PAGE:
Yantra Yoga By Michael Katz

The following article is from the Spring, 1990 issue of the Snow Lion Newsletter and is for historical reference only. You can see this in context of the original newsletter here.

My first exposure to the subject of Yantra Yoga came through the master teachers Dudjom Rinpoche, who left his body in 1987, and Lama Gompo Tseden, who at the age of eighty-four currently lives and teaches in Tibet. Initially they did not give methods for practicing a Yantra Yoga system but rather told stories about the masters of Tsa Lung. Tsa Lung, which translates as channels and winds respectively, refers to the skillful methods of yoga which lead to the mastery of energy, body, and ultimately mind. Later I received instruction on aspects of Tsa Lung from several teachers. The most comprehensive instructions came from Namkhai Norbu Rinpoche concerning the system of yoga called the Unification of the Sun and the Moon (Trulkor Nyida Khajor).

The word Yantra in Tibetan is Trulkor Its literal meaning is machine or instrument, and one of its implied meanings is movement of the body and energy. Physical Yantra Yoga systems are used for balancing, and gaining mastery over body, energy, and mind.

The Unification of the Sun and the Moon Yoga was one of the earliest of the many systems of physical yoga which exist today, largely in secret. The text that poetically records this system of yoga was composed by the eighth-century Mahasiddha Vairocana. He in turn was instructed by the Indian meditation master Hum-kara and Padmasambhava. Trulkor Nyida Khajor is considered to be one of the oldest forms of yoga preserved within the Tibetan Buddhist religion, having been transmitted in an unbroken lineage for well over one thousand years.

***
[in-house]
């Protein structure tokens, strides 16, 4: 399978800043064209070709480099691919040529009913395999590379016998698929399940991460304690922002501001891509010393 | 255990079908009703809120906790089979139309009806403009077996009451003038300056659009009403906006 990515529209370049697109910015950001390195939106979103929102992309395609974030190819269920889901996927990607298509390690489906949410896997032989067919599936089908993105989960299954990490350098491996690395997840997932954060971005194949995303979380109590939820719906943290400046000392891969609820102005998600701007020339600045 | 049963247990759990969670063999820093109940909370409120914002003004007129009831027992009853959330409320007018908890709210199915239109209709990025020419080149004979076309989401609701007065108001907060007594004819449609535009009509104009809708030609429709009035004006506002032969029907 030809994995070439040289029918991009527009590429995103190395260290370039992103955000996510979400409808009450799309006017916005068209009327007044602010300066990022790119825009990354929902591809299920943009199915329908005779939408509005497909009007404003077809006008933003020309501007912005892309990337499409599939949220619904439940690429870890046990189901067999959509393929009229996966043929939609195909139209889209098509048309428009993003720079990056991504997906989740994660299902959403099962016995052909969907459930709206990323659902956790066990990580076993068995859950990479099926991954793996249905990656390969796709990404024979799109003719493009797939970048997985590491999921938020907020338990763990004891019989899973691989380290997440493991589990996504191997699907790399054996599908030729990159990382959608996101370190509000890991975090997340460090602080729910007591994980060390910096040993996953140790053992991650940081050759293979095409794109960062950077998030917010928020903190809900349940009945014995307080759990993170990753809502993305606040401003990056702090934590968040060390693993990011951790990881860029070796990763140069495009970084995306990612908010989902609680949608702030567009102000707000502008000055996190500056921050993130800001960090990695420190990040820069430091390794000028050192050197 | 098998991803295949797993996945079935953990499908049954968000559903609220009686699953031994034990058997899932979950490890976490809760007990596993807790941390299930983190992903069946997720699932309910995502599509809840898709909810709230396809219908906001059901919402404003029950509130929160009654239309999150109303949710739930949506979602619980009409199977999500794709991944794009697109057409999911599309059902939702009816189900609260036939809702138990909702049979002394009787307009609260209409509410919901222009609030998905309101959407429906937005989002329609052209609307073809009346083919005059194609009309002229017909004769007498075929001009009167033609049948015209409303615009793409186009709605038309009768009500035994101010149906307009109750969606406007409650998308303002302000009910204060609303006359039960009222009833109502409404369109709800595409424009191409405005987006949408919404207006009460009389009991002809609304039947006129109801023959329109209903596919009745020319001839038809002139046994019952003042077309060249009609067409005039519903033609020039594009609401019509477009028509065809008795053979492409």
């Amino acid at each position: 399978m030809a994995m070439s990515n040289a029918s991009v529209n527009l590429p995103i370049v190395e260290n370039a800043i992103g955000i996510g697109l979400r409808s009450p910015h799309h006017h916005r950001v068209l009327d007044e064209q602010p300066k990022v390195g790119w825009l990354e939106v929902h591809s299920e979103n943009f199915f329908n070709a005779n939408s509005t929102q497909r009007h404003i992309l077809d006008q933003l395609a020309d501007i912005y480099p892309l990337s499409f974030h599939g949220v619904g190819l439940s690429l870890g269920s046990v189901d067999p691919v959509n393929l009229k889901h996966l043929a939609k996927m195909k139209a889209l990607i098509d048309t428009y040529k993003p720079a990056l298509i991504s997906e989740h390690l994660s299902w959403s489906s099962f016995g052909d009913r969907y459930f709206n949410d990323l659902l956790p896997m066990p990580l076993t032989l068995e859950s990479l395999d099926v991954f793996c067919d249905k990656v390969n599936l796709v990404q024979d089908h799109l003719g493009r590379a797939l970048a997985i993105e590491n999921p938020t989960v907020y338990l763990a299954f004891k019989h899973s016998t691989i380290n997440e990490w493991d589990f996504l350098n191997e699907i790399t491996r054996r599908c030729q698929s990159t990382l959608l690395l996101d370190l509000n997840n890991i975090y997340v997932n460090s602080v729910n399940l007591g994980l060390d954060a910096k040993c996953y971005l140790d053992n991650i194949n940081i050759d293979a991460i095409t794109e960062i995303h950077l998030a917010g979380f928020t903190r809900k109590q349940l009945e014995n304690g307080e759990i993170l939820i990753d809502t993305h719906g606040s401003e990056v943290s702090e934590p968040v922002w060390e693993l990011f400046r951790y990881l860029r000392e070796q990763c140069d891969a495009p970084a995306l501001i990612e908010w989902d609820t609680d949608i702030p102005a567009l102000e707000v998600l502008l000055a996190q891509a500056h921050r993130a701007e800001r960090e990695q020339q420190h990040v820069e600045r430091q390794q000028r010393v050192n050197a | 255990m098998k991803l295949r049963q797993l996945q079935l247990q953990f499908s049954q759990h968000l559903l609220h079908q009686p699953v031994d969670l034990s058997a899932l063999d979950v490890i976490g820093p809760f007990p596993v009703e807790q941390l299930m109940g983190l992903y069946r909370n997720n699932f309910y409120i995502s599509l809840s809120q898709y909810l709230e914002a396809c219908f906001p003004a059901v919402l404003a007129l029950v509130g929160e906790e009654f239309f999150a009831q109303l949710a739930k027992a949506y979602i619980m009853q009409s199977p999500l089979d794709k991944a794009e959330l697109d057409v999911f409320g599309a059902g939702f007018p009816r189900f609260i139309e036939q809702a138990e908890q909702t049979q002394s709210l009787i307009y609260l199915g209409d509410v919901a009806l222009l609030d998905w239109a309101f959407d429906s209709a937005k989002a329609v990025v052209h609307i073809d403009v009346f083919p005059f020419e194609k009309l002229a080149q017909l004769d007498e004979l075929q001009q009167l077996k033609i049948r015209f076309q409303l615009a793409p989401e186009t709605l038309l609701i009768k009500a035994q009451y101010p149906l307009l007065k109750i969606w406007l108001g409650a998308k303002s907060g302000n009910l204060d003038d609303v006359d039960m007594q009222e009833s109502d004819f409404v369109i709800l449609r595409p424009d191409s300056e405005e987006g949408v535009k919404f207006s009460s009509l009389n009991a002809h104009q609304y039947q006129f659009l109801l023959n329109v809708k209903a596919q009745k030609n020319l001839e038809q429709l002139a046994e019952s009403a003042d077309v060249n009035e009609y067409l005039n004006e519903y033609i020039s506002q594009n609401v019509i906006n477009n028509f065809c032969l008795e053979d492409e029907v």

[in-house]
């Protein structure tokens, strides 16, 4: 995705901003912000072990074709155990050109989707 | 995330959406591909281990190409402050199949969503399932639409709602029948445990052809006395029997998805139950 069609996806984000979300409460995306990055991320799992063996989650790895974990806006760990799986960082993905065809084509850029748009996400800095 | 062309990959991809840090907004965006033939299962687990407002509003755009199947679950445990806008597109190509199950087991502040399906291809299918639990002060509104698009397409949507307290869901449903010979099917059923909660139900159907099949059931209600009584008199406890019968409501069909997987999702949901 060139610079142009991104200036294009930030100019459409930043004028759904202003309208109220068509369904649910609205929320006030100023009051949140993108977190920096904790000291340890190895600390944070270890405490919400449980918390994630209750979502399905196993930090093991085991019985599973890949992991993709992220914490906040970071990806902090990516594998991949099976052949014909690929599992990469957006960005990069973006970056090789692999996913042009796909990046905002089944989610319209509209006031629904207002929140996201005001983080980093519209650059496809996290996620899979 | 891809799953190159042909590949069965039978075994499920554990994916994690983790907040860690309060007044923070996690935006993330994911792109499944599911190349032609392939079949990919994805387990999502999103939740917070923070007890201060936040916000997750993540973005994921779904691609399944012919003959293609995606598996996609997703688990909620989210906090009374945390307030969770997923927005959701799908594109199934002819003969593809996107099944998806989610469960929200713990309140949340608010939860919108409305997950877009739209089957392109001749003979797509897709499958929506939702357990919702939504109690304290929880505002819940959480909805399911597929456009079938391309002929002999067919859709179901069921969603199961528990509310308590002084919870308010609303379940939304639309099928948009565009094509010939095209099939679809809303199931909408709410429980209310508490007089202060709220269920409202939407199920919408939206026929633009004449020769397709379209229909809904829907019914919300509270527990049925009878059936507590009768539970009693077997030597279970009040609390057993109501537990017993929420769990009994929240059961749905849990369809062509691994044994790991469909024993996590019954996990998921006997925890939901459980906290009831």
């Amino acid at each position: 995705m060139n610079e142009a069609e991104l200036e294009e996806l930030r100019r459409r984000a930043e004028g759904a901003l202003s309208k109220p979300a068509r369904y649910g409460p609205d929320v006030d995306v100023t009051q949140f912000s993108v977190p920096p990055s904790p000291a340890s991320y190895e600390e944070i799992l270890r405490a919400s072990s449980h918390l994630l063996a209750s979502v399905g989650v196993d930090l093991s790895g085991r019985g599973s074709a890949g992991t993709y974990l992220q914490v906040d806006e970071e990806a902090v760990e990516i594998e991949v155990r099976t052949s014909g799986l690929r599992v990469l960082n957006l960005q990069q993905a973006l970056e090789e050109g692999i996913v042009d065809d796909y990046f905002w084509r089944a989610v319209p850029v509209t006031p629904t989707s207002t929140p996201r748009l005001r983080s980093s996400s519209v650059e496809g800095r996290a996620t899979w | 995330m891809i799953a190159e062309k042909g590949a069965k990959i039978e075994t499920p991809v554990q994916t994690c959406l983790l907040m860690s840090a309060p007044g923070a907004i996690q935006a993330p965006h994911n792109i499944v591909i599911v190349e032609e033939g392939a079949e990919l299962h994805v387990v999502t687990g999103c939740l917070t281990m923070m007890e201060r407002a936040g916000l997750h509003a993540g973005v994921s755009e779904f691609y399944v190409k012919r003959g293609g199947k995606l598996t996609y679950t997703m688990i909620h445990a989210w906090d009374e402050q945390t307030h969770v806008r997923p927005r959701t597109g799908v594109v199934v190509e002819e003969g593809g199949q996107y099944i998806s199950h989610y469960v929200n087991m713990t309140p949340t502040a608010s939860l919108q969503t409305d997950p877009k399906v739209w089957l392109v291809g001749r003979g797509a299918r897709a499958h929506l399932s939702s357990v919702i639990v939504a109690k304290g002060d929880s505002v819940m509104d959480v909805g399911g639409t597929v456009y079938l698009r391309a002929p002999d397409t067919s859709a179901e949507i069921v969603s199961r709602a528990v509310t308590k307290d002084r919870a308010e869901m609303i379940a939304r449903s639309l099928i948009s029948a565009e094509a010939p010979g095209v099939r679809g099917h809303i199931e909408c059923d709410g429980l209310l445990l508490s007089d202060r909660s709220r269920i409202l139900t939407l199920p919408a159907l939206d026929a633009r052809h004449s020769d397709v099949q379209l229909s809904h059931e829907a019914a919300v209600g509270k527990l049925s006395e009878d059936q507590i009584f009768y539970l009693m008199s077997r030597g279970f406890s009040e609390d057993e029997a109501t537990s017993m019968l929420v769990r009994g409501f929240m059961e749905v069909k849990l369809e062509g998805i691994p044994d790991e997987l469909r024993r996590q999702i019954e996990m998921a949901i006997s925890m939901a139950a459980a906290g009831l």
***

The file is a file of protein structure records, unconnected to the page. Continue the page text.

Students familiar with both Hatha Yoga and this Trulkor system will note many similarities, due in part to their common Indian origins. Some Yantra Yoga teachers when asked to differentiate between these Trulkors and Hatha Yoga have noted the distinctive continuous movements that characterize some sequences of Yantra Yoga. Held breath and visualizations are also characteristic of certain exercises within the Yantra Yoga systems.

As previously mentioned the Trulkor Nyida Khajor was one of the earliest forms of yoga practiced within the Tibetan Buddhist tantric religion, but since its introduction numerous other Trulkors have been developed. These later systems of Trulkor are associated with Terma texts. Terma are texts and/or meditation instructions which were discovered by masters of meditation called Tertons. Terma are considered to be instructions for meditation and yoga particularly suited to a specific time and dimension. They are believed to have been hidden by Mahasiddhas such as Padmasambhava, and then rediscovered by teachers such as Dudjom Rinpoche and his previous incarnation Dudjom Lingpa, often under remarkable circumstances. The varied Trulkor exercises and Tsa Lung practices including Tum-mo, a practice for generating inner heat, are collectively considered to be part of the Anu yogas which together with Ati Yoga or Dzogchen form the innermost aspects of Tibetan Buddhism.

These yoga systems are generally held secret, as was true of the Trulkor Nyida Khajor. Recently, due to concern that this tradition might be lost, some teachers such as Namkhai Norbu Rinpoche have introduced them to the public.

I received these instructions personally from Namkhai Norbu Rinpoche during winter retreats held in Conway, Massachusetts in 1983 and 1984. Later Norbu Rinpoche awarded me a teaching certificate, and I have accompanied him on portions of several world tours, teaching yoga. It has been a wonderful experience to travel with Norbu Rinpoche, however I can recall teaching on many occasions with my heart in my throat as he watched and made suggestions. I am not a great practitioner of Trulkor; I have merely done my homework.

The Tibetans have an expression that if there is no wood to burn for fuel you stay warm by burning dung. I am happy to assist Norbu Rinpoche while I can still do the more strenuous asanas and movements. Even now various aches remind me that Trulkors are most ideally suited for the young, and were often introduced to teenager in Tibet. It is critical that they be introduced to a new generation soon as most of the other Yantra Yoga teachers like myself are children of the 60's.

As mentioned, it is traditional for the masters of yoga to prepare their students by recounting tales of other Tsa Lung practitioners. I remember one such story told by Lama Gompo. Two yogis who had already begun to achieve Siddhis or powers by virtue of their intensive practice were having a contest to see who could leap the highest. Lama Gompo, who at the time was inside the high wall of a monastery, recalled seeing them leaping higher than the walls themselves.